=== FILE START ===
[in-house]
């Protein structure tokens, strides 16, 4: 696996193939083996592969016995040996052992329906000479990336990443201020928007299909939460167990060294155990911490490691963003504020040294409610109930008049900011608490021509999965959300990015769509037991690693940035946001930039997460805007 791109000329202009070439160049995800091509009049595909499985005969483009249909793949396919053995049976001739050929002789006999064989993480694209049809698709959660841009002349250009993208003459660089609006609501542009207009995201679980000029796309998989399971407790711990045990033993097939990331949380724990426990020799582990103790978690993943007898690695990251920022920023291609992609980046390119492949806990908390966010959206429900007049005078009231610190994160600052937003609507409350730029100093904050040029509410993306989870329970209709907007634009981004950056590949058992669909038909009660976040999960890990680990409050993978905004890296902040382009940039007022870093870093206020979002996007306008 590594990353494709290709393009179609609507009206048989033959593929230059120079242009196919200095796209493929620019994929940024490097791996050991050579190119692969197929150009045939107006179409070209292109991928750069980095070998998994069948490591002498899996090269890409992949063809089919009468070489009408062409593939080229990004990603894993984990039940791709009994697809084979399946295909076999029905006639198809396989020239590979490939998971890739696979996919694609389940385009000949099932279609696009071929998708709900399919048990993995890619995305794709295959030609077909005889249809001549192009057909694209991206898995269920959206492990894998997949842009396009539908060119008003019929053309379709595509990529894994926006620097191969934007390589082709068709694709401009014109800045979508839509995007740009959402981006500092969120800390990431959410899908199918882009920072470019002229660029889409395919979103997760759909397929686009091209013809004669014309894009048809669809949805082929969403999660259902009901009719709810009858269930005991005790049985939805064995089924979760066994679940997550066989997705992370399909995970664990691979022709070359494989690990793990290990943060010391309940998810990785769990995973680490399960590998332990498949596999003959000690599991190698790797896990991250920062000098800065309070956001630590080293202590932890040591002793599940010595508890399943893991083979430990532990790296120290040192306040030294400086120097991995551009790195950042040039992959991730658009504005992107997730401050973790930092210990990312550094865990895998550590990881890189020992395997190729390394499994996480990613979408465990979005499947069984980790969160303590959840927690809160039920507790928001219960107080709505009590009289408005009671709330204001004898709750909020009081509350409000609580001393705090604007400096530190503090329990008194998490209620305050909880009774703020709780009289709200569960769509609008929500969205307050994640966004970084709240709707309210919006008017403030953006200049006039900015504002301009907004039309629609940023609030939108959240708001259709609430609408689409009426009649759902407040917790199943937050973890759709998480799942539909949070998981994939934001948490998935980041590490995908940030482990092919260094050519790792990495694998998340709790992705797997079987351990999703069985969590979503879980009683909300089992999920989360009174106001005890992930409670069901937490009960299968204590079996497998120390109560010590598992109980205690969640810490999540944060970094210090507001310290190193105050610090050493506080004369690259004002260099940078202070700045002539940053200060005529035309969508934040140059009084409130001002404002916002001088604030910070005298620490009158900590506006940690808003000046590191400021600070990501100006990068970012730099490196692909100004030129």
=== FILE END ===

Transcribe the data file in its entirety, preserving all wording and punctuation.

[in-house]
């Protein structure tokens, strides 16, 4: 696996193939083996592969016995040996052992329906000479990336990443201020928007299909939460167990060294155990911490490691963003504020040294409610109930008049900011608490021509999965959300990015769509037991690693940035946001930039997460805007 791109000329202009070439160049995800091509009049595909499985005969483009249909793949396919053995049976001739050929002789006999064989993480694209049809698709959660841009002349250009993208003459660089609006609501542009207009995201679980000029796309998989399971407790711990045990033993097939990331949380724990426990020799582990103790978690993943007898690695990251920022920023291609992609980046390119492949806990908390966010959206429900007049005078009231610190994160600052937003609507409350730029100093904050040029509410993306989870329970209709907007634009981004950056590949058992669909038909009660976040999960890990680990409050993978905004890296902040382009940039007022870093870093206020979002996007306008 590594990353494709290709393009179609609507009206048989033959593929230059120079242009196919200095796209493929620019994929940024490097791996050991050579190119692969197929150009045939107006179409070209292109991928750069980095070998998994069948490591002498899996090269890409992949063809089919009468070489009408062409593939080229990004990603894993984990039940791709009994697809084979399946295909076999029905006639198809396989020239590979490939998971890739696979996919694609389940385009000949099932279609696009071929998708709900399919048990993995890619995305794709295959030609077909005889249809001549192009057909694209991206898995269920959206492990894998997949842009396009539908060119008003019929053309379709595509990529894994926006620097191969934007390589082709068709694709401009014109800045979508839509995007740009959402981006500092969120800390990431959410899908199918882009920072470019002229660029889409395919979103997760759909397929686009091209013809004669014309894009048809669809949805082929969403999660259902009901009719709810009858269930005991005790049985939805064995089924979760066994679940997550066989997705992370399909995970664990691979022709070359494989690990793990290990943060010391309940998810990785769990995973680490399960590998332990498949596999003959000690599991190698790797896990991250920062000098800065309070956001630590080293202590932890040591002793599940010595508890399943893991083979430990532990790296120290040192306040030294400086120097991995551009790195950042040039992959991730658009504005992107997730401050973790930092210990990312550094865990895998550590990881890189020992395997190729390394499994996480990613979408465990979005499947069984980790969160303590959840927690809160039920507790928001219960107080709505009590009289408005009671709330204001004898709750909020009081509350409000609580001393705090604007400096530190503090329990008194998490209620305050909880009774703020709780009289709200569960769509609008929500969205307050994640966004970084709240709707309210919006008017403030953006200049006039900015504002301009907004039309629609940023609030939108959240708001259709609430609408689409009426009649759902407040917790199943937050973890759709998480799942539909949070998981994939934001948490998935980041590490995908940030482990092919260094050519790792990495694998998340709790992705797997079987351990999703069985969590979503879980009683909300089992999920989360009174106001005890992930409670069901937490009960299968204590079996497998120390109560010590598992109980205690969640810490999540944060970094210090507001310290190193105050610090050493506080004369690259004002260099940078202070700045002539940053200060005529035309969508934040140059009084409130001002404002916002001088604030910070005298620490009158900590506006940690808003000046590191400021600070990501100006990068970012730099490196692909100004030129």